The moonshot factory formerly known as Google [X] revealed one of its secret projects today — Dandelion, a maker of geothermal systems for home use. The company "graduated" from X to operate as a standalone venture as of today.
Dandelion co-founder and CEO Kathy Hannun told CNBC that her start-up has raised $2 million in seed funding in a round led by Collaborative Fund, and joined by ZhenFund and Borealis Ventures. Alphabet, credited with starting the company, also holds equity in Dandelion.
Hannun explained how the company's systems work:
"Geothermal systems like ours let you pump heat out of your house, into the ground. This takes advantage of the fact that the ground is always around fifty to fifty-five degrees. So you don't have to pump heat against its natural gradient, like you do if you're running a conventional air conditioner on a hot day, blowing hot air out of the house into a very hot atmosphere, outside."
The main innovation she and her co-founder James Quazi developed concerns the installation of geothermal systems, she said. "The hardest part of installing a geothermal system used to be getting these things called the 'loops' into the ground. Until today people used tools like they would use to dig a well, general excavation tools to do this. We developed a much more efficient means of installation, which makes the whole thing relatively inexpensive."
For now, Dandelion is selling its systems through installers to home owners in New York state. Why New York? There's a lot of variation in weather, for starters. Geothermal systems can be used for efficient heating or cooling, which makes them appealing versus separate heating and air conditioning systems.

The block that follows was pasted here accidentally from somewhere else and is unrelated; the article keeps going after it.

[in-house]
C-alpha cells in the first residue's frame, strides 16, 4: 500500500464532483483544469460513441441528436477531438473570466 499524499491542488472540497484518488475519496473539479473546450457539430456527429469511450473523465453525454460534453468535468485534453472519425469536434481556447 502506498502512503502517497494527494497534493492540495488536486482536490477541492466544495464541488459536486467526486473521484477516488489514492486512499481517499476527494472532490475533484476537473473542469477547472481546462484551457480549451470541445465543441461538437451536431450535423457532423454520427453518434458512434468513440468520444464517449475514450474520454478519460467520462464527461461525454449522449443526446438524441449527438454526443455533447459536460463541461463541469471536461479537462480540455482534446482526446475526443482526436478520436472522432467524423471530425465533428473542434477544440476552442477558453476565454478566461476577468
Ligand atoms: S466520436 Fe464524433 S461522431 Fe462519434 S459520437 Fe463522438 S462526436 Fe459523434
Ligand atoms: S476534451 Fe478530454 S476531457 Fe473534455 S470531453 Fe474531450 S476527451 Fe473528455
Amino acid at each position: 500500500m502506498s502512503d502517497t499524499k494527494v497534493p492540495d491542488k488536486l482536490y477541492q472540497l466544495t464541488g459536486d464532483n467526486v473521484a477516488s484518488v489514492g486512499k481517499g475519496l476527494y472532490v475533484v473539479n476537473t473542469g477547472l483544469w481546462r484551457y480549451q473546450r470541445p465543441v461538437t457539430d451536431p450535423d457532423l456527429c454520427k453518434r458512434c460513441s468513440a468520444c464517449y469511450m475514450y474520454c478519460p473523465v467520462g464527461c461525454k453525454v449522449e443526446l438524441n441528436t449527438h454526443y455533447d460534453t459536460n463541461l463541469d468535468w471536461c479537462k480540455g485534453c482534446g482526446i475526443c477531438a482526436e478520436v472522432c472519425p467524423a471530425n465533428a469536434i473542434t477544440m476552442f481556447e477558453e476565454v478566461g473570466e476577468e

Additionally, New York is a densely populated state where an estimated 2 million homes still rely on oil or propane for temperature controls. Those are each more costly and polluting when compared to geothermal.
Installation of a Dandelion system would cost a homeowner between $20,000 to $25,000 upfront, or between $160 to $180 a month over 20 years, the company said.
"For an average fuel oil homeowner in New York, switching to geothermal would save 110 tons of CO2 and $35,000 over 20 years," Hannun said. "For the average propane home, the homeowner would save over 130 tons of CO2 and $63,000 over 20 years," she said.
The start-up intends to use its funding to ramp up its production and sales of its systems in New York, and then to expand into new states, especially in the Northeast and Midwest.
The company is the second to launch from X at Alphabet as an independent company. Earlier, X-born project Flux.io, which makes data sharing software for the buildings industry became a standalone, venture-backed startup. Other X affiliated projects have become part of Alphabet's own business, including G-cam which now comprises the camera technology within Pixel phones, and Verily, now part of Alphabet's life sciences initiatives.